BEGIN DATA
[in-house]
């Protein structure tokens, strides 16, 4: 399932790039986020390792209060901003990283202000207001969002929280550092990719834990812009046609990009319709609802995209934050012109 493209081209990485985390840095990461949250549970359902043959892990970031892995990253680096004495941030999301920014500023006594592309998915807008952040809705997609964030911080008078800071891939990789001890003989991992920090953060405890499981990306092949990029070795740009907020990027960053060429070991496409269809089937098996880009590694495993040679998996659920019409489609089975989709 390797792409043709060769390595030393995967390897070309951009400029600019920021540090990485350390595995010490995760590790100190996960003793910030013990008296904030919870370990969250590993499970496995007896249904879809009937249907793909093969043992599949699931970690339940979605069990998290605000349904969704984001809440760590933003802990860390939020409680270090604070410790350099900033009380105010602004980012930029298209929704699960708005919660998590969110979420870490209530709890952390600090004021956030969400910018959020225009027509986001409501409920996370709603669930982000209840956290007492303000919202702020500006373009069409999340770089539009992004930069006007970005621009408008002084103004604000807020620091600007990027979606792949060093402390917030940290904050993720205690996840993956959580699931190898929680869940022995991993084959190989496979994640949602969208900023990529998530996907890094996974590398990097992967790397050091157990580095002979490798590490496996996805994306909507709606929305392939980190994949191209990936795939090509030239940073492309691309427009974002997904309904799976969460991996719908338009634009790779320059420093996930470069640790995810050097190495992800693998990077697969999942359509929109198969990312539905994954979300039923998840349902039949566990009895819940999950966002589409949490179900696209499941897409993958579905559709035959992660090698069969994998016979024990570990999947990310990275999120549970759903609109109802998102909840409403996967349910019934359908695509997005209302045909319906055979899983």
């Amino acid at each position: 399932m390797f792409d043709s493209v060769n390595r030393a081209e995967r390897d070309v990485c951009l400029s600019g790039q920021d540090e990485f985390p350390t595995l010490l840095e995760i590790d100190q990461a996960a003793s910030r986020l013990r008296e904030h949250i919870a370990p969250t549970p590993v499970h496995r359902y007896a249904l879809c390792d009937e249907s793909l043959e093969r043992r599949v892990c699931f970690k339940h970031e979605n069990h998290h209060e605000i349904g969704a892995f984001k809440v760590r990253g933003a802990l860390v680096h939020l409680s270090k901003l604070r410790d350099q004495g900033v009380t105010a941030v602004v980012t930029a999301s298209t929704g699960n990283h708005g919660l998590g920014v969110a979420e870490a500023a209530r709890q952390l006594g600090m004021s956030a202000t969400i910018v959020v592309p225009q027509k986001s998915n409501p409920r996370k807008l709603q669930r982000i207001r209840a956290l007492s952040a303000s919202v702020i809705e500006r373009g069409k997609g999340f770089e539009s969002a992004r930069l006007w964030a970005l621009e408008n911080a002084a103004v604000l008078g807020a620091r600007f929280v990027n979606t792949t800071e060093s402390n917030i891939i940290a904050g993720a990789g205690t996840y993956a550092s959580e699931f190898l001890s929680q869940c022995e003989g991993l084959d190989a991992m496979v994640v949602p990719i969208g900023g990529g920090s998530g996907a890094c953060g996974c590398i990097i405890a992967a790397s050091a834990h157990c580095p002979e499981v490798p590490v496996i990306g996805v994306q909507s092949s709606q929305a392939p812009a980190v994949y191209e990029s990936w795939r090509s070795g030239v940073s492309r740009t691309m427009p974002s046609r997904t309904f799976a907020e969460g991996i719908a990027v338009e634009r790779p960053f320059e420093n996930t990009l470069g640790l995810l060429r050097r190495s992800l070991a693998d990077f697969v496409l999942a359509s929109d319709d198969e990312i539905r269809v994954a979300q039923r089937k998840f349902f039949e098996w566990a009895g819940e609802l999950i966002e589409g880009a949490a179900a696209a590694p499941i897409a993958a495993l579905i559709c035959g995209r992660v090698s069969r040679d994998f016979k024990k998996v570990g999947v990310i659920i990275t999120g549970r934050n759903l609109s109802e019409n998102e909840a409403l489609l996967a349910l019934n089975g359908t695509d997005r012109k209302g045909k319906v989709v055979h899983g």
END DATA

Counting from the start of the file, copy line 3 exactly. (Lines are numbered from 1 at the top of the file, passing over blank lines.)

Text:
């Amino acid at each position: 399932m390797f792409d043709s493209v060769n390595r030393a081209e995967r390897d070309v990485c951009l400029s600019g790039q920021d540090e990485f985390p350390t595995l010490l840095e995760i590790d100190q990461a996960a003793s910030r986020l013990r008296e904030h949250i919870a370990p969250t549970p590993v499970h496995r359902y007896a249904l879809c390792d009937e249907s793909l043959e093969r043992r599949v892990c699931f970690k339940h970031e979605n069990h998290h209060e605000i349904g969704a892995f984001k809440v760590r990253g933003a802990l860390v680096h939020l409680s270090k901003l604070r410790d350099q004495g900033v009380t105010a941030v602004v980012t930029a999301s298209t929704g699960n990283h708005g919660l998590g920014v969110a979420e870490a500023a209530r709890q952390l006594g600090m004021s956030a202000t969400i910018v959020v592309p225009q027509k986001s998915n409501p409920r996370k807008l709603q669930r982000i207001r209840a956290l007492s952040a303000s919202v702020i809705e500006r373009g069409k997609g999340f770089e539009s969002a992004r930069l006007w964030a970005l621009e408008n911080a002084a103004v604000l008078g807020a620091r600007f929280v990027n979606t792949t800071e060093s402390n917030i891939i940290a904050g993720a990789g205690t996840y993956a550092s959580e699931f190898l001890s929680q869940c022995e003989g991993l084959d190989a991992m496979v994640v949602p990719i969208g900023g990529g920090s998530g996907a890094c953060g996974c590398i990097i405890a992967a790397s050091a834990h157990c580095p002979e499981v490798p590490v496996i990306g996805v994306q909507s092949s709606q929305a392939p812009a980190v994949y191209e990029s990936w795939r090509s070795g030239v940073s492309r740009t691309m427009p974002s046609r997904t309904f799976a907020e969460g991996i719908a990027v338009e634009r790779p960053f320059e420093n996930t990009l470069g640790l995810l060429r050097r190495s992800l070991a693998d990077f697969v496409l999942a359509s929109d319709d198969e990312i539905r269809v994954a979300q039923r089937k998840f349902f039949e098996w566990a009895g819940e609802l999950i966002e589409g880009a949490a179900a696209a590694p499941i897409a993958a495993l579905i559709c035959g995209r992660v090698s069969r040679d994998f016979k024990k998996v570990g999947v990310i659920i990275t999120g549970r934050n759903l609109s109802e019409n998102e909840a409403l489609l996967a349910l019934n089975g359908t695509d997005r012109k209302g045909k319906v989709v055979h899983g």